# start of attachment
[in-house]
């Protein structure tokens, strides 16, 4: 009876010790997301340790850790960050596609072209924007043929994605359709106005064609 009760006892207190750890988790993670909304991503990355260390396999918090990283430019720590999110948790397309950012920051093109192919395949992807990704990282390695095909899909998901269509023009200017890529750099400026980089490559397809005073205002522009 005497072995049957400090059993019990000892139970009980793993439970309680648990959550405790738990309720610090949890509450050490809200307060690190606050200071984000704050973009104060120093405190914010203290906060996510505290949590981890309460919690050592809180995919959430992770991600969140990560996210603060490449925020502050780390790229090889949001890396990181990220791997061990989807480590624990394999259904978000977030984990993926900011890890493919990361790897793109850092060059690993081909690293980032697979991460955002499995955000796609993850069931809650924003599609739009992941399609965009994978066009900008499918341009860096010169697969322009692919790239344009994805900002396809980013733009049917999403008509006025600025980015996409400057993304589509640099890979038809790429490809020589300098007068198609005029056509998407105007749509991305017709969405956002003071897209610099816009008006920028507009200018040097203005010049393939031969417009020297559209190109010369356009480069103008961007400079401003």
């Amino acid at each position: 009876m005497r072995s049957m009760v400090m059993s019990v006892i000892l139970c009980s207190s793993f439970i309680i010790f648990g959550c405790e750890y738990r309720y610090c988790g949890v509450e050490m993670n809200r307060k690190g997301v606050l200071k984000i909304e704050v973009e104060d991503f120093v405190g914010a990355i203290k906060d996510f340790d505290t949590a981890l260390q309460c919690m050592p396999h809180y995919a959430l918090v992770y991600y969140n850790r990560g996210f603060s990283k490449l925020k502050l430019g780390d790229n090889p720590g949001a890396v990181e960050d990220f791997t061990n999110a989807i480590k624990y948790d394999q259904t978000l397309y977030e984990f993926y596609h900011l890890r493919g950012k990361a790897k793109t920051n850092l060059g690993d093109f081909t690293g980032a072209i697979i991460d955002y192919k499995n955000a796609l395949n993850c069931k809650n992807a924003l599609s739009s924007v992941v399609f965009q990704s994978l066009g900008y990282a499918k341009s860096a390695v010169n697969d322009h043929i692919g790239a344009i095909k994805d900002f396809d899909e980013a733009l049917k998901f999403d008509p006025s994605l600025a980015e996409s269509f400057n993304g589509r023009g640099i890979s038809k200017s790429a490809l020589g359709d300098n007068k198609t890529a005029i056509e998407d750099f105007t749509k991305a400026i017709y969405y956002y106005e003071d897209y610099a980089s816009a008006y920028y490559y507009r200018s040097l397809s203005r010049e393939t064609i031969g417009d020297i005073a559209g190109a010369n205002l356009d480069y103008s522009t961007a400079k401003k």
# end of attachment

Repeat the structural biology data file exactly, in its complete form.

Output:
[in-house]
């Protein structure tokens, strides 16, 4: 009876010790997301340790850790960050596609072209924007043929994605359709106005064609 009760006892207190750890988790993670909304991503990355260390396999918090990283430019720590999110948790397309950012920051093109192919395949992807990704990282390695095909899909998901269509023009200017890529750099400026980089490559397809005073205002522009 005497072995049957400090059993019990000892139970009980793993439970309680648990959550405790738990309720610090949890509450050490809200307060690190606050200071984000704050973009104060120093405190914010203290906060996510505290949590981890309460919690050592809180995919959430992770991600969140990560996210603060490449925020502050780390790229090889949001890396990181990220791997061990989807480590624990394999259904978000977030984990993926900011890890493919990361790897793109850092060059690993081909690293980032697979991460955002499995955000796609993850069931809650924003599609739009992941399609965009994978066009900008499918341009860096010169697969322009692919790239344009994805900002396809980013733009049917999403008509006025600025980015996409400057993304589509640099890979038809790429490809020589300098007068198609005029056509998407105007749509991305017709969405956002003071897209610099816009008006920028507009200018040097203005010049393939031969417009020297559209190109010369356009480069103008961007400079401003």
């Amino acid at each position: 009876m005497r072995s049957m009760v400090m059993s019990v006892i000892l139970c009980s207190s793993f439970i309680i010790f648990g959550c405790e750890y738990r309720y610090c988790g949890v509450e050490m993670n809200r307060k690190g997301v606050l200071k984000i909304e704050v973009e104060d991503f120093v405190g914010a990355i203290k906060d996510f340790d505290t949590a981890l260390q309460c919690m050592p396999h809180y995919a959430l918090v992770y991600y969140n850790r990560g996210f603060s990283k490449l925020k502050l430019g780390d790229n090889p720590g949001a890396v990181e960050d990220f791997t061990n999110a989807i480590k624990y948790d394999q259904t978000l397309y977030e984990f993926y596609h900011l890890r493919g950012k990361a790897k793109t920051n850092l060059g690993d093109f081909t690293g980032a072209i697979i991460d955002y192919k499995n955000a796609l395949n993850c069931k809650n992807a924003l599609s739009s924007v992941v399609f965009q990704s994978l066009g900008y990282a499918k341009s860096a390695v010169n697969d322009h043929i692919g790239a344009i095909k994805d900002f396809d899909e980013a733009l049917k998901f999403d008509p006025s994605l600025a980015e996409s269509f400057n993304g589509r023009g640099i890979s038809k200017s790429a490809l020589g359709d300098n007068k198609t890529a005029i056509e998407d750099f105007t749509k991305a400026i017709y969405y956002y106005e003071d897209y610099a980089s816009a008006y920028y490559y507009r200018s040097l397809s203005r010049e393939t064609i031969g417009d020297i005073a559209g190109a010369n205002l356009d480069y103008s522009t961007a400079k401003k």